draft-ietf-bmwg-ca-bench-meth-01.txt   draft-ietf-bmwg-ca-bench-meth-02.txt 
Internet Engineering Task Force M. Hamilton Internet Engineering Task Force M. Hamilton
Internet-Draft BreakingPoint Systems Internet-Draft BreakingPoint Systems
Intended status: Informational S. Banks Intended status: Informational S. Banks
Expires: September 13, 2012 Cisco Systems Expires: January 17, 2013 Cisco Systems
March 12, 2012 July 16, 2012
Benchmarking Methodology for Content-Aware Network Devices Benchmarking Methodology for Content-Aware Network Devices
draft-ietf-bmwg-ca-bench-meth-01 draft-ietf-bmwg-ca-bench-meth-02
Abstract Abstract
This document defines a set of test scenarios and metrics that can be This document defines a set of test scenarios and metrics that can be
used to benchmark content-aware network devices. The scenarios in used to benchmark content-aware network devices. The scenarios in
the following document are intended to more accurately predict the the following document are intended to more accurately predict the
performance of these devices when subjected to dynamic traffic performance of these devices when subjected to dynamic traffic
patterns. This document will operate within the constraints of the patterns. This document will operate within the constraints of the
Benchmarking Working Group charter, namely black box characterization Benchmarking Working Group charter, namely black box characterization
in a laboratory environment. in a laboratory environment.
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Internet-Drafts are working documents of the Internet Engineering Internet-Drafts are working documents of the Internet Engineering
Task Force (IETF). Note that other groups may also distribute Task Force (IETF). Note that other groups may also distribute
working documents as Internet-Drafts. The list of current Internet- working documents as Internet-Drafts. The list of current Internet-
Drafts is at http://datatracker.ietf.org/drafts/current/. Drafts is at http://datatracker.ietf.org/drafts/current/.
Internet-Drafts are draft documents valid for a maximum of six months Internet-Drafts are draft documents valid for a maximum of six months
and may be updated, replaced, or obsoleted by other documents at any and may be updated, replaced, or obsoleted by other documents at any
time. It is inappropriate to use Internet-Drafts as reference time. It is inappropriate to use Internet-Drafts as reference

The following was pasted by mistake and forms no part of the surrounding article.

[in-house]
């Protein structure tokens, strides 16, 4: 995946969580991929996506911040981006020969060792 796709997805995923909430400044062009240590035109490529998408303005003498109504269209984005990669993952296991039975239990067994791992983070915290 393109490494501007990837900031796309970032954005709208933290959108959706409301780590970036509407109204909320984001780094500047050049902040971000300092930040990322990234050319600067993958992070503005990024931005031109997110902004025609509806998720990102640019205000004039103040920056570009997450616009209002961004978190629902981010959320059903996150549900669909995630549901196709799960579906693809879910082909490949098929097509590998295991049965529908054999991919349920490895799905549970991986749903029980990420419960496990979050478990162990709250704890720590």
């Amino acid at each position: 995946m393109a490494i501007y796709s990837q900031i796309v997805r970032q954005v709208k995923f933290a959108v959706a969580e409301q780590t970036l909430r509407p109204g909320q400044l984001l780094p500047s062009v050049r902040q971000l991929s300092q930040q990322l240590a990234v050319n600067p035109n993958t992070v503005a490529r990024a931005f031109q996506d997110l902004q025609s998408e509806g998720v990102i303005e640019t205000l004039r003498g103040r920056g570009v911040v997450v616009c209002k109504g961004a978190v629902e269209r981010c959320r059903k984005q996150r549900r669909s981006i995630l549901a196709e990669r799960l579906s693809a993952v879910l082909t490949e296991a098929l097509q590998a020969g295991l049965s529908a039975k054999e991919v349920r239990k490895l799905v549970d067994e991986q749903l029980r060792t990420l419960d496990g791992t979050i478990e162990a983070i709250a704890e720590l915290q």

material or to cite them other than as "work in progress." material or to cite them other than as "work in progress."
This Internet-Draft will expire on September 13, 2012. This Internet-Draft will expire on January 17, 2013.
Copyright Notice Copyright Notice
Copyright (c) 2012 IETF Trust and the persons identified as the Copyright (c) 2012 IETF Trust and the persons identified as the
document authors. All rights reserved. document authors. All rights reserved.
This document is subject to BCP 78 and the IETF Trust's Legal This document is subject to BCP 78 and the IETF Trust's Legal
Provisions Relating to IETF Documents Provisions Relating to IETF Documents
(http://trustee.ietf.org/license-info) in effect on the date of (http://trustee.ietf.org/license-info) in effect on the date of
publication of this document. Please review these documents publication of this document. Please review these documents
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3.7.4. Other Considerations . . . . . . . . . . . . . . . . . 9 3.7.4. Other Considerations . . . . . . . . . . . . . . . . . 9
4. Benchmarking Tests . . . . . . . . . . . . . . . . . . . . . . 9 4. Benchmarking Tests . . . . . . . . . . . . . . . . . . . . . . 9
4.1. Maximum Application Session Establishment Rate . . . . . . 9 4.1. Maximum Application Session Establishment Rate . . . . . . 9
4.1.1. Objective . . . . . . . . . . . . . . . . . . . . . . 10 4.1.1. Objective . . . . . . . . . . . . . . . . . . . . . . 10
4.1.2. Setup Parameters . . . . . . . . . . . . . . . . . . . 10 4.1.2. Setup Parameters . . . . . . . . . . . . . . . . . . . 10
4.1.2.1. Application-Layer Parameters . . . . . . . . . . . 10 4.1.2.1. Application-Layer Parameters . . . . . . . . . . . 10
4.1.3. Procedure . . . . . . . . . . . . . . . . . . . . . . 10 4.1.3. Procedure . . . . . . . . . . . . . . . . . . . . . . 10
4.1.4. Measurement . . . . . . . . . . . . . . . . . . . . . 10 4.1.4. Measurement . . . . . . . . . . . . . . . . . . . . . 10
4.1.4.1. Maximum Application Flow Rate . . . . . . . . . . 10 4.1.4.1. Maximum Application Flow Rate . . . . . . . . . . 10
4.1.4.2. Application Flow Duration . . . . . . . . . . . . 11 4.1.4.2. Application Flow Duration . . . . . . . . . . . . 11
4.1.4.3. Packet Loss . . . . . . . . . . . . . . . . . . . 11 4.1.4.3. Application Efficiency . . . . . . . . . . . . . . 11
4.1.4.4. Application Flow Latency . . . . . . . . . . . . . 11 4.1.4.4. Application Flow Latency . . . . . . . . . . . . . 11
4.2. Application Throughput . . . . . . . . . . . . . . . . . . 11 4.2. Application Throughput . . . . . . . . . . . . . . . . . . 11
4.2.1. Objective . . . . . . . . . . . . . . . . . . . . . . 11 4.2.1. Objective . . . . . . . . . . . . . . . . . . . . . . 11
4.2.2. Setup Parameters . . . . . . . . . . . . . . . . . . . 11 4.2.2. Setup Parameters . . . . . . . . . . . . . . . . . . . 11
4.2.2.1. Parameters . . . . . . . . . . . . . . . . . . . . 11 4.2.2.1. Parameters . . . . . . . . . . . . . . . . . . . . 11
4.2.3. Procedure . . . . . . . . . . . . . . . . . . . . . . 11 4.2.3. Procedure . . . . . . . . . . . . . . . . . . . . . . 12
4.2.4. Measurement . . . . . . . . . . . . . . . . . . . . . 11 4.2.4. Measurement . . . . . . . . . . . . . . . . . . . . . 12